Menu

The Laylow

Regina Winkle-Bryan • November 8, 2017

Photos: The Laylow

Situated in the up-and-coming and buzzy Kuhio Avenue in Honolulu, the Laylow hotel’s $60-million renovation brought a decidedly retro vibe to the circa-1969 property. Fritz Mesenbrink of Portland-based OMFGCO was tasked to reimagine the the restaurant, bar, rooms, and lobby of the hotel, now part of Marriott’s Autograph Collection. This was a big step for the OMFGCO’s 17-person team as they had never taken on such a large hospitality project. “We’ve done a ton of branding and art moments for hotels but never touched the interiors aside from putting together inspiration and mood boards,” explains Mesenbrink. “When we’re doing both, we have a unique opportunity to weave the brand into the interiors in a subtle way.”

Blue-green monstera leaves pop from a pink background in the vibrant wallpaper selected for the Laylow’s 251 rooms and suites. The bespoke paper, inspired by vintage barkcloth patterns, covers only one wall in rooms but it certainly makes an impact. The tropical flora motif coupled with rattan chairs, lamps of woven palm frond, and benches in light maple wood, bring a patio-garden atmosphere indoors. Other custom guestroom furniture captures a midcentury modern aesthetic, with heavy influence from the work of George Nelson and Paul McCobb. Typical Hawaiian elements, such as a ukulele waiting to be played and a miniature library featuring books on surf culture, are a subtle addition.

Mesenbrink’s studio distilled Mad Men and Hawaii Five-O into the hotel’s lobby and communal spaces. Playful details abound, including 70 vintage dashboard hula nodders lining shelves behind the reception desk. “We tucked the reception area back so it wouldn’t be quite so confrontational and [is only] there when you need it, still encouraging that laidback Hawaiian vibe,” he says, adding “We loved walking the line of midcentury kitsch but kept it elevated to fit the environment and the experience.”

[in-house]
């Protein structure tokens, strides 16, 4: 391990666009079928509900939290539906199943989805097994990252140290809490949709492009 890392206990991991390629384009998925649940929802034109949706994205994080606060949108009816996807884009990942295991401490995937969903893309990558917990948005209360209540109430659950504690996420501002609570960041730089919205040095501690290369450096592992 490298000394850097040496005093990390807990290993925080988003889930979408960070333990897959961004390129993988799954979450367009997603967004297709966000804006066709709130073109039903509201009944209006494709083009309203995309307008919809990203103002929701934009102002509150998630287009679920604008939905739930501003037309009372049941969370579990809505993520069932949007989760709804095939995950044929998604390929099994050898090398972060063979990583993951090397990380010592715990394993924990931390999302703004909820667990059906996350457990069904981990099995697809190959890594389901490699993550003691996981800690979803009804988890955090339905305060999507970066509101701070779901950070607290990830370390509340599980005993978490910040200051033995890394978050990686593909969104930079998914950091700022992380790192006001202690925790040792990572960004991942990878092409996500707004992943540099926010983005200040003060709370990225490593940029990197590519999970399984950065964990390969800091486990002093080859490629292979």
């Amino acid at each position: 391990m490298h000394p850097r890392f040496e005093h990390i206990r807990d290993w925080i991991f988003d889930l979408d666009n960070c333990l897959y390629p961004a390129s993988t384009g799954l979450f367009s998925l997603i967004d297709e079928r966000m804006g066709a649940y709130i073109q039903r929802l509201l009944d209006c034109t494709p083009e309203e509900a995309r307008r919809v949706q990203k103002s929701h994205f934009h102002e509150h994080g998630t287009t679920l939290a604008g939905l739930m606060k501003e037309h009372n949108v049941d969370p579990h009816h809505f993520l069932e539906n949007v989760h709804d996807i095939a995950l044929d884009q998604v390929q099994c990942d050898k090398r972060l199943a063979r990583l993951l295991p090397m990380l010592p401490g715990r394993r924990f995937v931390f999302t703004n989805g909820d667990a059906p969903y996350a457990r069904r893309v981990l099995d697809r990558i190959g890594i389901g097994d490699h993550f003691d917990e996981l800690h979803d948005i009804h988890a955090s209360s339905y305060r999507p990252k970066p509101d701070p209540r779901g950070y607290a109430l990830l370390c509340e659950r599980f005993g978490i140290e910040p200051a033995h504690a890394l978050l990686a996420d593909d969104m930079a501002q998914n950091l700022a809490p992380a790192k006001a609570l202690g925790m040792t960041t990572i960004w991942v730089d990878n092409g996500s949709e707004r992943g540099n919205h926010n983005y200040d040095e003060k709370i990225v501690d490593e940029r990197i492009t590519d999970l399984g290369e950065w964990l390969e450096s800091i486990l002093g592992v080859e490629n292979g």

Mesenbrink used sapele, a type of mahogany, on all of the casework in the lobby, reception area, and concierge. From there, breezeblock walls lead to the bar and restaurant, where a sign made of delicate white cocktail umbrellas spells “Hideout.” Within, patrons lean against a colorful bar, while wooden bead curtains create floating barriers between teal booths.

Because the Laylow is not on the beach, “we focused on creating an escape from the bustle of Waikiki,” Mesenbrink notes. “We brought in a ton of plants and really tried to make a tropical oasis perched above Kuhio, which has a lot more soul than most parts of Kalakaua.”

latest Hotels/Resorts/Wellness